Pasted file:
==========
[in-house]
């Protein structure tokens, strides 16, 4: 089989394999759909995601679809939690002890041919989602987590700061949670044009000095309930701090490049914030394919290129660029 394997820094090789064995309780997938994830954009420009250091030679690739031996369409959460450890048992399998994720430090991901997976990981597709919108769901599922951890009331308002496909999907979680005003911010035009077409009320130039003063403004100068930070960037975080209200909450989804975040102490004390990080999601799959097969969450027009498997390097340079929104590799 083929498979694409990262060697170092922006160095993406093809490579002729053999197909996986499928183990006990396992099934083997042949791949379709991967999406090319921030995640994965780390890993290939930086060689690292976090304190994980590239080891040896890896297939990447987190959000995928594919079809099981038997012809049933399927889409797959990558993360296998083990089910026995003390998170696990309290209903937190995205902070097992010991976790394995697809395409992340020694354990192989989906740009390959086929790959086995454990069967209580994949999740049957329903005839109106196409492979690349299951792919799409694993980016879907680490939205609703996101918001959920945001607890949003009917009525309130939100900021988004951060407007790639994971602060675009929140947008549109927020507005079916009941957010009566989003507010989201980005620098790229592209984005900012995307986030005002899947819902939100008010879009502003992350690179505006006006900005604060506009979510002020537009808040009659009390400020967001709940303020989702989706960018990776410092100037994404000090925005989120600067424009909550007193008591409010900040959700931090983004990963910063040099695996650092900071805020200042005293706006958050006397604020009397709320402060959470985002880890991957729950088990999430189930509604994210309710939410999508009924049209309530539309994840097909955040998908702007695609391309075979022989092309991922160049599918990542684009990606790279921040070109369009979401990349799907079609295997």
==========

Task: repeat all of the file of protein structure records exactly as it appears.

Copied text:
[in-house]
């Protein structure tokens, strides 16, 4: 089989394999759909995601679809939690002890041919989602987590700061949670044009000095309930701090490049914030394919290129660029 394997820094090789064995309780997938994830954009420009250091030679690739031996369409959460450890048992399998994720430090991901997976990981597709919108769901599922951890009331308002496909999907979680005003911010035009077409009320130039003063403004100068930070960037975080209200909450989804975040102490004390990080999601799959097969969450027009498997390097340079929104590799 083929498979694409990262060697170092922006160095993406093809490579002729053999197909996986499928183990006990396992099934083997042949791949379709991967999406090319921030995640994965780390890993290939930086060689690292976090304190994980590239080891040896890896297939990447987190959000995928594919079809099981038997012809049933399927889409797959990558993360296998083990089910026995003390998170696990309290209903937190995205902070097992010991976790394995697809395409992340020694354990192989989906740009390959086929790959086995454990069967209580994949999740049957329903005839109106196409492979690349299951792919799409694993980016879907680490939205609703996101918001959920945001607890949003009917009525309130939100900021988004951060407007790639994971602060675009929140947008549109927020507005079916009941957010009566989003507010989201980005620098790229592209984005900012995307986030005002899947819902939100008010879009502003992350690179505006006006900005604060506009979510002020537009808040009659009390400020967001709940303020989702989706960018990776410092100037994404000090925005989120600067424009909550007193008591409010900040959700931090983004990963910063040099695996650092900071805020200042005293706006958050006397604020009397709320402060959470985002880890991957729950088990999430189930509604994210309710939410999508009924049209309530539309994840097909955040998908702007695609391309075979022989092309991922160049599918990542684009990606790279921040070109369009979401990349799907079609295997």